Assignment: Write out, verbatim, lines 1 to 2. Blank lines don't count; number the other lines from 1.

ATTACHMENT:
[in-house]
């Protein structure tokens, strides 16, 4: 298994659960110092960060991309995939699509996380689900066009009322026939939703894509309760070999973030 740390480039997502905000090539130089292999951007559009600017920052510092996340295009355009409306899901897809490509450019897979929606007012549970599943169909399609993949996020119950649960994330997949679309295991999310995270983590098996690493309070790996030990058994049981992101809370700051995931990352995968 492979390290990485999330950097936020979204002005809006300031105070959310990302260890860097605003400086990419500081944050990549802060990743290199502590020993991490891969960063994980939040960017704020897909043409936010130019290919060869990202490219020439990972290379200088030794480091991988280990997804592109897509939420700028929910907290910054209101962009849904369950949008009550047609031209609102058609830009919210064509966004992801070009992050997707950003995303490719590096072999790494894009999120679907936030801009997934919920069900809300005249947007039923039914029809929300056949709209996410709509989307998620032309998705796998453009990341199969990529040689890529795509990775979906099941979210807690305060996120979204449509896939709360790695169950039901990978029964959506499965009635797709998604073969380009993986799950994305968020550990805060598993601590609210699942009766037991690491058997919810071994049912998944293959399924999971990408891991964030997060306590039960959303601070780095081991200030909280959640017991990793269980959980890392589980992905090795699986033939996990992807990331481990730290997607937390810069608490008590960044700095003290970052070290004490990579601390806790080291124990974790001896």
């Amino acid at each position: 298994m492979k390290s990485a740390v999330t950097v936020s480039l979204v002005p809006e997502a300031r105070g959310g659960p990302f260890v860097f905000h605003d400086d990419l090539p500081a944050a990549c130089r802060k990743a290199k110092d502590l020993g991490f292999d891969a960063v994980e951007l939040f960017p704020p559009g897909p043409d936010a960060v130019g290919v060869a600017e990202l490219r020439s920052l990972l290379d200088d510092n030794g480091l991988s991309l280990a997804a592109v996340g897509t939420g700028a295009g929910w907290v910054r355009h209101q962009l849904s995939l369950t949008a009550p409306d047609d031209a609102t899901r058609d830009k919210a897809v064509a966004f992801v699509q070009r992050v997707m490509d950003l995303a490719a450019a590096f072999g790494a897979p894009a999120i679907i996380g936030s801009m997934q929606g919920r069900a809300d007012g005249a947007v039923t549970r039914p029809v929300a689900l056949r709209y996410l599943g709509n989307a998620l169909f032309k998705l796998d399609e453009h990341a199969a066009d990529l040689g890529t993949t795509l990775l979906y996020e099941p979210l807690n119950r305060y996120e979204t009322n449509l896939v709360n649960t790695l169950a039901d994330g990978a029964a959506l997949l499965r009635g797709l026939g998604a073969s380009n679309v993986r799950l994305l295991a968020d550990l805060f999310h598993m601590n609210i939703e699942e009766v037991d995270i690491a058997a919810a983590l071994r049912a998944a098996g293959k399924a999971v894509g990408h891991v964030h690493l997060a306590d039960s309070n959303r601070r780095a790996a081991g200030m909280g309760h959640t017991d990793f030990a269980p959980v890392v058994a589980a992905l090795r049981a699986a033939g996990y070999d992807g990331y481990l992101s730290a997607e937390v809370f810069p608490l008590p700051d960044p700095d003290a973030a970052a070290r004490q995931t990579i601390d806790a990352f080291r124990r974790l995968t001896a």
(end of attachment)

[in-house]
């Protein structure tokens, strides 16, 4: 298994659960110092960060991309995939699509996380689900066009009322026939939703894509309760070999973030 740390480039997502905000090539130089292999951007559009600017920052510092996340295009355009409306899901897809490509450019897979929606007012549970599943169909399609993949996020119950649960994330997949679309295991999310995270983590098996690493309070790996030990058994049981992101809370700051995931990352995968 492979390290990485999330950097936020979204002005809006300031105070959310990302260890860097605003400086990419500081944050990549802060990743290199502590020993991490891969960063994980939040960017704020897909043409936010130019290919060869990202490219020439990972290379200088030794480091991988280990997804592109897509939420700028929910907290910054209101962009849904369950949008009550047609031209609102058609830009919210064509966004992801070009992050997707950003995303490719590096072999790494894009999120679907936030801009997934919920069900809300005249947007039923039914029809929300056949709209996410709509989307998620032309998705796998453009990341199969990529040689890529795509990775979906099941979210807690305060996120979204449509896939709360790695169950039901990978029964959506499965009635797709998604073969380009993986799950994305968020550990805060598993601590609210699942009766037991690491058997919810071994049912998944293959399924999971990408891991964030997060306590039960959303601070780095081991200030909280959640017991990793269980959980890392589980992905090795699986033939996990992807990331481990730290997607937390810069608490008590960044700095003290970052070290004490990579601390806790080291124990974790001896």